Nursing EHR Satisfaction Takes a Major Swing to the Positive, Black Book User Survey

In mid-2014, nurse dissatisfaction with inpatient electronic health record systems had escalated to an all-time high of ninety-two percent, according to a Black Book EHR Loyalty survey. Disruption in productivity and workflow had also negatively influenced job dissatisfaction according to nurses in eighty-four percent of US Hospitals. Eighty-five percent of nurses were struggling with continually flawed EHR systems.

Fast forward to Q2 2018 and nurses, the most instrumental stakeholders of hospital EHR success and a group rarely surveyed as the prime users of inpatient technologies, have swung to the positive on health technologies. 7,409 staff nurses and managers responded to Black Book’s 2018 EHR Loyalty Poll addressing the past difficulties of systems largely selected by non-clinicians and that impact on patient care.

Black Book polled nearly fifteen thousand licensed registered nurses from forty states in three separate surveys, all utilizing implemented hospital EHRs over the last four years.

Survey respondents also ranked the vendor performance of eleven inpatient EHR systems from a nursing functionality and usability perspective.  Cerner ranked first in hospital nursing satisfaction for the third consecutive year.

“Technology can help nurses do their jobs more effectively or it can be a highly intrusive burden on the hospital nurse delivering patient care,” said Brown.

Despite the years of frustration noted in the annual Black Book EHR user surveys, ninety-six percent of nurse respondents said they would not want to go back to using paper records indicating, in part, the perceived value electronic health records adds to delivering higher quality care. EHR acceptance by nurses has shifted since 2015 when twenty-six percent of nurses were hoping for a return to paper records.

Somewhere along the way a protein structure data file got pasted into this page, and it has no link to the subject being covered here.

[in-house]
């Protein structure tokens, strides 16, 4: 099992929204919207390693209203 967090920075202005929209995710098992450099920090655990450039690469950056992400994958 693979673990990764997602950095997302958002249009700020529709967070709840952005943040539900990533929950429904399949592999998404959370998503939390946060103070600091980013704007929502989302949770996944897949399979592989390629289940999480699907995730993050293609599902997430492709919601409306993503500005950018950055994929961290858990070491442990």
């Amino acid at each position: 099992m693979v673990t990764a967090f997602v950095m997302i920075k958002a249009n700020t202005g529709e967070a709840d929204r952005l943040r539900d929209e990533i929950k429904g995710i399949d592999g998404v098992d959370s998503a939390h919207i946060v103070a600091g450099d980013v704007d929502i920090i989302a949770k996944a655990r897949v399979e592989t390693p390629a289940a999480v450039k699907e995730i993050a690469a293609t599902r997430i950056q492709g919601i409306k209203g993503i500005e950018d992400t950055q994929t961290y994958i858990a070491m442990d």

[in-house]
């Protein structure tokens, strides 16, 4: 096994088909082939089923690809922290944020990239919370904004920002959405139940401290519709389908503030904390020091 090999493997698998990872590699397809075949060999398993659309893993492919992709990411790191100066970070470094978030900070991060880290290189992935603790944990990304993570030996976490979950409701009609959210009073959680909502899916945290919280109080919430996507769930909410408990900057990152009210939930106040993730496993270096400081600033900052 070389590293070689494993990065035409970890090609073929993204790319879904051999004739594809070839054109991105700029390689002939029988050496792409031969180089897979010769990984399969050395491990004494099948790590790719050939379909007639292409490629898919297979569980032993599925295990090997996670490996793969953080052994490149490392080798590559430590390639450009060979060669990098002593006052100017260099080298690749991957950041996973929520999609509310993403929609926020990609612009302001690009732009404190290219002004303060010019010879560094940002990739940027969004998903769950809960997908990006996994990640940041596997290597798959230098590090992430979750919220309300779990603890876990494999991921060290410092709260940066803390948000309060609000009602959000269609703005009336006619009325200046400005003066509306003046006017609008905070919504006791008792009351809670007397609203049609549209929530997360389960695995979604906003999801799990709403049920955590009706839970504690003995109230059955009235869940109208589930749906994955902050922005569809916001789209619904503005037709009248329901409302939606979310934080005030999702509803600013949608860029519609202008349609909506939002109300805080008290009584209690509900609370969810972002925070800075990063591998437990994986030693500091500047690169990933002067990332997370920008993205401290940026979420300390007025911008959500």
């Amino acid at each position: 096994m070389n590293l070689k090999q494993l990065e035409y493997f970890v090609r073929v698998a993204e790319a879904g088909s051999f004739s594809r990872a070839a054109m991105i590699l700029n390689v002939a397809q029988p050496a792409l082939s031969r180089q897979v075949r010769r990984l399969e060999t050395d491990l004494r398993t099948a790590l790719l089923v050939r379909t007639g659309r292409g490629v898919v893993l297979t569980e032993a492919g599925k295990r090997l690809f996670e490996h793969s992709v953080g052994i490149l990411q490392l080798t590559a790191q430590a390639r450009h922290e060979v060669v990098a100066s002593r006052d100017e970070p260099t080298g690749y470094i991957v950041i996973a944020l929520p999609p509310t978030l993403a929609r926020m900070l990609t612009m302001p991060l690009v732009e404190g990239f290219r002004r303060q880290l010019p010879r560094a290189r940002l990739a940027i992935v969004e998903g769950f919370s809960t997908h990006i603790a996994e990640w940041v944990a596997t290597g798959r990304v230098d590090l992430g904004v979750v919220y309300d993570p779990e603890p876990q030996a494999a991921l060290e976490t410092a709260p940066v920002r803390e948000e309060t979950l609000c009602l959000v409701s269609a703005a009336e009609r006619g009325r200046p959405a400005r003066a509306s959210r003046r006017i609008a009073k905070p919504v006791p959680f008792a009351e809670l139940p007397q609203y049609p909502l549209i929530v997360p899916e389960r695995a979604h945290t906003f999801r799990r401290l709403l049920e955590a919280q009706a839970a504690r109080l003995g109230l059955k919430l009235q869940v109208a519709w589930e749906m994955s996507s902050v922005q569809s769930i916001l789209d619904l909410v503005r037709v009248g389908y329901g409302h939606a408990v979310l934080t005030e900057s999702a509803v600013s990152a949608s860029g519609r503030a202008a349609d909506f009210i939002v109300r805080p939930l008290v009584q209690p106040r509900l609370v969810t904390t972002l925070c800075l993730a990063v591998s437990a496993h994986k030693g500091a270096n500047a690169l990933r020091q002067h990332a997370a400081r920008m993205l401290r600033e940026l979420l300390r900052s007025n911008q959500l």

Eighty-eight percent of nurses believe their hospitals’ IT departments and administrators respond quickly to making changes in the EHR that the nurses recognize as vulnerabilities in the documentation, as compared to thirty percent in 2016.

 “With so many unique software interfaces from medical equipment and the multiple departmental applications, siloed health data sets, and current cybersecurity initiatives, it’s no surprise that hospital nurses are, at times, discouraged but the majority of nurses responding to the 2018 survey see the value in their EHR fluency,” said Brown.

Eighty-five percent of nurses now see competency with at least one EHR as a highly-sought employment skill for an RN, and sixty-five percent believe nurses with multiple fluencies are deemed a highly superior job candidate currently by health systems.

EHRs have become an advantage for some hospitals in attracting top nursing talent. Registered nurses have also developed preferences more so for the EHR product and vendor as a working environment standard than for the hospital itself, according to eighty percent of job-seeking registered nurses which reported that the reputation of the hospital’s EHR system is a top three consideration in their choice of where they will work.

A lack of IT resources is still impacting nursing productivity. Eighty-two percent of nurses in inpatient facilities stated they do not have computers in each room or hand-held/mobile devices to aid in the EHR requirement, down from ninety-three percent in 2016.

Among those hospitals outsourcing the EHR help desk, twenty-one percent of nurses reported that their experiences with EHR’s call center do not meet their expectations of communication skills and knowledge of the product, a significant improvement from eighty-eight percent in 2016.

Nurses that work in hospital Emergency Rooms, Oncology, Labor & Delivery, ICU/CCU, Neonatal, Radiology & Diagnostics, and Neuro/Ortho units reported the highest user satisfaction in usability and functionality.

Psychiatry/Mental Health, Ambulatory Clinics, Anesthesia and general Medical/Surgical floors indicated the highest continued dissatisfaction and negative feedback on their hospitals’ technology.

About Black Book

Black Book Market Research LLC, its founder, management and staff do not own or hold any financial interest in any of the vendors covered and encompassed in the surveys it conducts. Black Book reports the results of the collected satisfaction and client experience rankings in publication and to media prior to vendor notification of rating results and does not solicit vendor participation fees, review fees, inclusion or briefing charges, and/or vendor collaboration as Black Book polls vendors’ clients.

In 2009, Black Book began polling the healthcare user and client experience of now over 600,000 healthcare software and services users. Black Book expanded its survey prowess and reputation of independent, unbiased crowd-sourced surveying to IT and health records professionals, physician practice administrators, nurses, financial leaders, executives and hospital information technology managers.

For Black Book vendor satisfaction rating methodology, auditing, resources, comprehensive research and ranking data see

Source: Black Book Market Research